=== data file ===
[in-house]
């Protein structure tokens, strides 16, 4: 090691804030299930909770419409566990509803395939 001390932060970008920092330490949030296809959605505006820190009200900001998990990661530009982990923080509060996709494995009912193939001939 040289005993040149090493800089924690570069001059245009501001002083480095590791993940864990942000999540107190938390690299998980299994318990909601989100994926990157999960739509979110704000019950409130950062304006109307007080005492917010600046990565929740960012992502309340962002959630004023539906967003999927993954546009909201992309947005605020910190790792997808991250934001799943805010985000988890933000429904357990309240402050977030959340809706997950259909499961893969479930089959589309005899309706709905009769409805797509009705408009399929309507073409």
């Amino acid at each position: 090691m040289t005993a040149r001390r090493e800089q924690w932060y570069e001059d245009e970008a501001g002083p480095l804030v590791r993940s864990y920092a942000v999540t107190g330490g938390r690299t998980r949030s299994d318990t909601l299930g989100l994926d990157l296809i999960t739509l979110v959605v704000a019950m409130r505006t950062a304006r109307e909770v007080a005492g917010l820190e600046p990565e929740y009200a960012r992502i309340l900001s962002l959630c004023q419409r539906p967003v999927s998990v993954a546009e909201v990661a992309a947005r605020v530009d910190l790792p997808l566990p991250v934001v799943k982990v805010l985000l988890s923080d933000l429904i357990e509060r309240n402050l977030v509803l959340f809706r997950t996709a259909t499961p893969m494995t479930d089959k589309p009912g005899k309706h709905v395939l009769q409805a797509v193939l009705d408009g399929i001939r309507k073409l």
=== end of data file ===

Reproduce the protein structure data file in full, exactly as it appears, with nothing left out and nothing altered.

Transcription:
[in-house]
């Protein structure tokens, strides 16, 4: 090691804030299930909770419409566990509803395939 001390932060970008920092330490949030296809959605505006820190009200900001998990990661530009982990923080509060996709494995009912193939001939 040289005993040149090493800089924690570069001059245009501001002083480095590791993940864990942000999540107190938390690299998980299994318990909601989100994926990157999960739509979110704000019950409130950062304006109307007080005492917010600046990565929740960012992502309340962002959630004023539906967003999927993954546009909201992309947005605020910190790792997808991250934001799943805010985000988890933000429904357990309240402050977030959340809706997950259909499961893969479930089959589309005899309706709905009769409805797509009705408009399929309507073409």
């Amino acid at each position: 090691m040289t005993a040149r001390r090493e800089q924690w932060y570069e001059d245009e970008a501001g002083p480095l804030v590791r993940s864990y920092a942000v999540t107190g330490g938390r690299t998980r949030s299994d318990t909601l299930g989100l994926d990157l296809i999960t739509l979110v959605v704000a019950m409130r505006t950062a304006r109307e909770v007080a005492g917010l820190e600046p990565e929740y009200a960012r992502i309340l900001s962002l959630c004023q419409r539906p967003v999927s998990v993954a546009e909201v990661a992309a947005r605020v530009d910190l790792p997808l566990p991250v934001v799943k982990v805010l985000l988890s923080d933000l429904i357990e509060r309240n402050l977030v509803l959340f809706r997950t996709a259909t499961p893969m494995t479930d089959k589309p009912g005899k309706h709905v395939l009769q409805a797509v193939l009705d408009g399929i001939r309507k073409l």